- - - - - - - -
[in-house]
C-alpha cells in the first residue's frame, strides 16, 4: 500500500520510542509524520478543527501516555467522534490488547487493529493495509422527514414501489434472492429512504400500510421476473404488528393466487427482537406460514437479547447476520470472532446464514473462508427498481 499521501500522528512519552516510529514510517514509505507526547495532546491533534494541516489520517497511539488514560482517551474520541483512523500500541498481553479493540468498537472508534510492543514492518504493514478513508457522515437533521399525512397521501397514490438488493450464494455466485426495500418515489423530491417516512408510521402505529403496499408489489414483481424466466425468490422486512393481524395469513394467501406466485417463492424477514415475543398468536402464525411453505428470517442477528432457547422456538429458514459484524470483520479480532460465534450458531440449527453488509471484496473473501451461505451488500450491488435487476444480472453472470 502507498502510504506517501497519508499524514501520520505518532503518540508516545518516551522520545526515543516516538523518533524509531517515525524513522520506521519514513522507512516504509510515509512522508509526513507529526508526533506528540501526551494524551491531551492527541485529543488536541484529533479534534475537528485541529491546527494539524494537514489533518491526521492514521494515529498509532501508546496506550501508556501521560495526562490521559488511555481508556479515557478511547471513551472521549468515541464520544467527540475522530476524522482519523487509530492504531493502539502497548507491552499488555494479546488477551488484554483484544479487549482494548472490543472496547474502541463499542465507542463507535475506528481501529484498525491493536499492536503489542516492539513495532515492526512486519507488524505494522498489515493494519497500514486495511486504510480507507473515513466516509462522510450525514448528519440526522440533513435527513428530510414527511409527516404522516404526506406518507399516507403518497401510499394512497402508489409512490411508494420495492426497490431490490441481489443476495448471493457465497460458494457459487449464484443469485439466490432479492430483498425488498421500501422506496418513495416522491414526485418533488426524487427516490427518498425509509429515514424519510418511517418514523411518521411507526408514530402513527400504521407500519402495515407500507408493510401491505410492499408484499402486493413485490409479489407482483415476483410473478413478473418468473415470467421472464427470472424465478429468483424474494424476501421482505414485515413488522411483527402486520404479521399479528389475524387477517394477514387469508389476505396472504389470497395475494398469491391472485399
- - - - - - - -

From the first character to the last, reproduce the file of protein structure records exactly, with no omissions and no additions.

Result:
[in-house]
C-alpha cells in the first residue's frame, strides 16, 4: 500500500520510542509524520478543527501516555467522534490488547487493529493495509422527514414501489434472492429512504400500510421476473404488528393466487427482537406460514437479547447476520470472532446464514473462508427498481 499521501500522528512519552516510529514510517514509505507526547495532546491533534494541516489520517497511539488514560482517551474520541483512523500500541498481553479493540468498537472508534510492543514492518504493514478513508457522515437533521399525512397521501397514490438488493450464494455466485426495500418515489423530491417516512408510521402505529403496499408489489414483481424466466425468490422486512393481524395469513394467501406466485417463492424477514415475543398468536402464525411453505428470517442477528432457547422456538429458514459484524470483520479480532460465534450458531440449527453488509471484496473473501451461505451488500450491488435487476444480472453472470 502507498502510504506517501497519508499524514501520520505518532503518540508516545518516551522520545526515543516516538523518533524509531517515525524513522520506521519514513522507512516504509510515509512522508509526513507529526508526533506528540501526551494524551491531551492527541485529543488536541484529533479534534475537528485541529491546527494539524494537514489533518491526521492514521494515529498509532501508546496506550501508556501521560495526562490521559488511555481508556479515557478511547471513551472521549468515541464520544467527540475522530476524522482519523487509530492504531493502539502497548507491552499488555494479546488477551488484554483484544479487549482494548472490543472496547474502541463499542465507542463507535475506528481501529484498525491493536499492536503489542516492539513495532515492526512486519507488524505494522498489515493494519497500514486495511486504510480507507473515513466516509462522510450525514448528519440526522440533513435527513428530510414527511409527516404522516404526506406518507399516507403518497401510499394512497402508489409512490411508494420495492426497490431490490441481489443476495448471493457465497460458494457459487449464484443469485439466490432479492430483498425488498421500501422506496418513495416522491414526485418533488426524487427516490427518498425509509429515514424519510418511517418514523411518521411507526408514530402513527400504521407500519402495515407500507408493510401491505410492499408484499402486493413485490409479489407482483415476483410473478413478473418468473415470467421472464427470472424465478429468483424474494424476501421482505414485515413488522411483527402486520404479521399479528389475524387477517394477514387469508389476505396472504389470497395475494398469491391472485399